“Priests at times do seek more.  Some venture deep into the forest never seen again.  Those who do return speak of strange adventure.  Because of these tales, priests who go adventuring are thought of as ‘wild.’
“‘Movement’ is the name the wild priests have given to this experience.  ‘Movement’ is something that takes place when they see our colour ‘grey.’ Grey is a magic colour for it cannot be seen in ordinary reality.  The wild priests who experience ‘movement’ revere it in the telling.  This simple and most extensive colour in our world, is indeed missing in theirs.
“Monasteries hold counsel of all who live within the monastery. There is no leader.  Only priests who are wild have knowledge of a reality beyond the understanding of the villagers.  Monks and nuns know not who God is, or even that God exists.  Awareness at the monastery is that the first learning of past ages has disappeared.
“A one who comes with curiosity from the village to seek the monastic life will be given something called ‘theology,’ stories of past times, great teachers.  A type of energy flow does come to the mind when this knowledge is spoken.
“This energy flow enhanced with ritual, the new acolytes are satisfied.  Elder people of the monastery question this energy. What does it do?  Where does it take them?  Such energy, mostly pleasant while it lasts, once gone, is gone. There is such a thing called ‘movement,’ that the wild priests speak about.  Even ‘movement,’ the wild priests do not say, comes from God.
“Falling into some misery, or boredom, a monk or nun will slip away, try to find this ‘movement’ of which they have heard, have become so enthralled.
“So it comes to a certain moment where a group of monks, seeking reason for their monastic life, decide to make provision and new clothing, trek to where two streams intersect.  This is a distance in the forest where no ordinary monk or nun proceeds further.
“Beginning their exotic journey, marking trees so they will know how to return, the monks journey inwards.  All at first is similar. Then, as one remarks, tree bark has a deeper colouring.  This encourages for it is a quest, an adventure they are seeking.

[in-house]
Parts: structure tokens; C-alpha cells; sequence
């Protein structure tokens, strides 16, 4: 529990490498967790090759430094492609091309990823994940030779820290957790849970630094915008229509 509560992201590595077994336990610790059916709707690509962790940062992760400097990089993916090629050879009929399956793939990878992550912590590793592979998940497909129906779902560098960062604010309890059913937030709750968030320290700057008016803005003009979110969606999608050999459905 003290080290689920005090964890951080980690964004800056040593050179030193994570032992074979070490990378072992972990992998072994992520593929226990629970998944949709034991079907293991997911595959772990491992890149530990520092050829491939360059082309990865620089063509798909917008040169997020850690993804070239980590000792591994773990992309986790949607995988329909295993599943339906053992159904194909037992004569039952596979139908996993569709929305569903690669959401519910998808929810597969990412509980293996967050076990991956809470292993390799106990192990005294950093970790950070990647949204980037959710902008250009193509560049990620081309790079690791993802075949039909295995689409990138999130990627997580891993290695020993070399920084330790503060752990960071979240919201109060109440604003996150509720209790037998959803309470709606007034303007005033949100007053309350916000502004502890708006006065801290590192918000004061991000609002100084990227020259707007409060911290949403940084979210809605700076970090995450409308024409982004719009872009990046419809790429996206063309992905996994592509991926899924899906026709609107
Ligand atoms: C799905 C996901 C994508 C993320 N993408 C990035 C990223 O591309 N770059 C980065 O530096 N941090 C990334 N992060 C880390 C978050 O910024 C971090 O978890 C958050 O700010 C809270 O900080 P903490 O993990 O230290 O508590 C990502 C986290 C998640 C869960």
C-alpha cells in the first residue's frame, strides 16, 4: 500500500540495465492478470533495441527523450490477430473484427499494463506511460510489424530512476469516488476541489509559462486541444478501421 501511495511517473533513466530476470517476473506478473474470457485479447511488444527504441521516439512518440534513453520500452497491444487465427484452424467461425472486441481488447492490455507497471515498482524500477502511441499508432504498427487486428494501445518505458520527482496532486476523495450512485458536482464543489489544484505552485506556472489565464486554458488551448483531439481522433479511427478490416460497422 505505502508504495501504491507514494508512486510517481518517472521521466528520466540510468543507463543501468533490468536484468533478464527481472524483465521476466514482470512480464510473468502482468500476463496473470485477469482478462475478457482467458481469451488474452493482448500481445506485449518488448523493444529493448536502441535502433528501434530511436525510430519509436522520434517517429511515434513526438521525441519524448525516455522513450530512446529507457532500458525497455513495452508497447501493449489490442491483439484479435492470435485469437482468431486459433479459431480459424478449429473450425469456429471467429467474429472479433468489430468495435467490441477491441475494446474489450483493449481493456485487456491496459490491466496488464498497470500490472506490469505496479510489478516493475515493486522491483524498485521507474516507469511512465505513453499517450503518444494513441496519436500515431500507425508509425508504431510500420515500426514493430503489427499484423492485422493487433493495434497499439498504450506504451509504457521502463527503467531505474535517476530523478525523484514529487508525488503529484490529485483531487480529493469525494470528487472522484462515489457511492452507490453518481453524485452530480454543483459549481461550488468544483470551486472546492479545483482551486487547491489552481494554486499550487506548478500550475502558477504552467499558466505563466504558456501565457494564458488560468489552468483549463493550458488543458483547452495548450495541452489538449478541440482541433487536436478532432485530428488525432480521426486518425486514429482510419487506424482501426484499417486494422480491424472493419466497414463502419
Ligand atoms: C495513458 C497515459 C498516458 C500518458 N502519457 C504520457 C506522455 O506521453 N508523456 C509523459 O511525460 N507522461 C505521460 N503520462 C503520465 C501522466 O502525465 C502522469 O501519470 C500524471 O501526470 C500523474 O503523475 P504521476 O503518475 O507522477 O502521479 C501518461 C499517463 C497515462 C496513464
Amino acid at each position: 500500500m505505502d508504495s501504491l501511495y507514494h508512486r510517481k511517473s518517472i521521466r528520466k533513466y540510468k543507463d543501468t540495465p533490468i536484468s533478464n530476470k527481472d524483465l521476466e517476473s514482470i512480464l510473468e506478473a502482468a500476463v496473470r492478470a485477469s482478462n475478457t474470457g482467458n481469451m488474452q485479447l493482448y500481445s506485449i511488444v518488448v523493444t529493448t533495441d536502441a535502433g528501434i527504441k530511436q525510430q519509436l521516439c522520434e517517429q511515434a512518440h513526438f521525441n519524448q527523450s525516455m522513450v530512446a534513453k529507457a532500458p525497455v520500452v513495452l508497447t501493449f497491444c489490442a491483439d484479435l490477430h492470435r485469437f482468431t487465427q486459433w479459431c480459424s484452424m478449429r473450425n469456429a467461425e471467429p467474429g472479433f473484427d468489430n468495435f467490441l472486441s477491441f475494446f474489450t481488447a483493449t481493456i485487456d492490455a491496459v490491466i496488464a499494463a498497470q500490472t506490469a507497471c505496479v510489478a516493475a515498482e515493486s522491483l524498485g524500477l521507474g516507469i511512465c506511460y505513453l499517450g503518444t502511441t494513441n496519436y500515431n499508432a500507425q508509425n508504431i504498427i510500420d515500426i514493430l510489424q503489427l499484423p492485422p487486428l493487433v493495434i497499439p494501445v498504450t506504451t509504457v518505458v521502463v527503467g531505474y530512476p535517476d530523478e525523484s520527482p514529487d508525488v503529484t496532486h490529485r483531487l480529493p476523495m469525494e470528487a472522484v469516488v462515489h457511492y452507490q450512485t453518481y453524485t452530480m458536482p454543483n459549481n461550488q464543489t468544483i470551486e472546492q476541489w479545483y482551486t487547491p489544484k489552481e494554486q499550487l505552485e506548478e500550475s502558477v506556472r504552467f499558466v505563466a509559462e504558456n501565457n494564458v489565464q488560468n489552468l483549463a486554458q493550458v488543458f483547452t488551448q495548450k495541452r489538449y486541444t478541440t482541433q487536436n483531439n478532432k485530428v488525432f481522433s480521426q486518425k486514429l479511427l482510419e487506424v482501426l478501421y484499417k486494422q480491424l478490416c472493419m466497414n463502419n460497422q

“Further along a monk points to a plant growing by the stream. None can rec all ever having seen this plant before. Shadings of all green suddenly seem different.
“A shimmering takes place.  Here that which they see are beings somewhat like men, but with strange angular, strong faces.  As they sit to discuss they concur: these beings bend their bodies when they walk.
“The next day another shimmering, this time ‘bending-bodies’ are placing skins over large branches.  What is it they are seeing in this strangeness?  A day later, walking out of a cluster of trees, bending-bodies are right before them.  The priests stare.  This is no shimmering vision. The bending-bodies are moving about carrying sticks, with redness, blood dripping from the sticks.
“Grouping together, not sure whether to hail or run, the bending-bodies make no movement towards them.  Some do seem to stare across to where they stand.  The priests decide they cannot flee so they walk slowly, calmly towards the camp.  Nothing! Then one of the bending-bodies walks towards them.  He appears to be walking to them, but then it seems he is to walk right into them. Quickly they scatter.
“Afraid, hiding behind trees, the monks watch as the bending-bodies continue to gather wood for a fire they have started.  One of the bending-bodies they have not noticed, steps out from behind a tree, comes right up to one of the monks, exactly where he stands.  The bending-body then picks up a fallen branch that the priest is standing upon.
“Astounded by wonder, the priests have no idea what has just happened.  How can the branch that the bending-body picked up from under the trembling monk be still under the monk who is still standing upon it?  Yet as they watch, the bending body carries this branch with its dead leaves, to firewood being stacked beside the fire.
“The priests decide to leave.  This is far too odd, an apparition, a vision they no longer wish to engage.
“But the stream has been their guide, their security until now.  Trees marked give assurance but trees can be missed. Also, if they venture deeper into the trees away from the stream they will likely run out of water.  If they lose their way, and there is no pool or stream, what will happen to them!
“An idea is whispered among them that they must try to get around the encampment then return back to the stream. But did the bending-body really come to the monk, pick up the branch that he stood upon?  Did everyone see the bending-body put his hand through, through...  Then the priest to whom this has happened screams.  They all run.”
Arthur laughs: “This is the tale.  I am just repeating the tale.  Do you wish me to continue?”
“This happens where one frequency blends into another, is that not so?”
“It is, George.”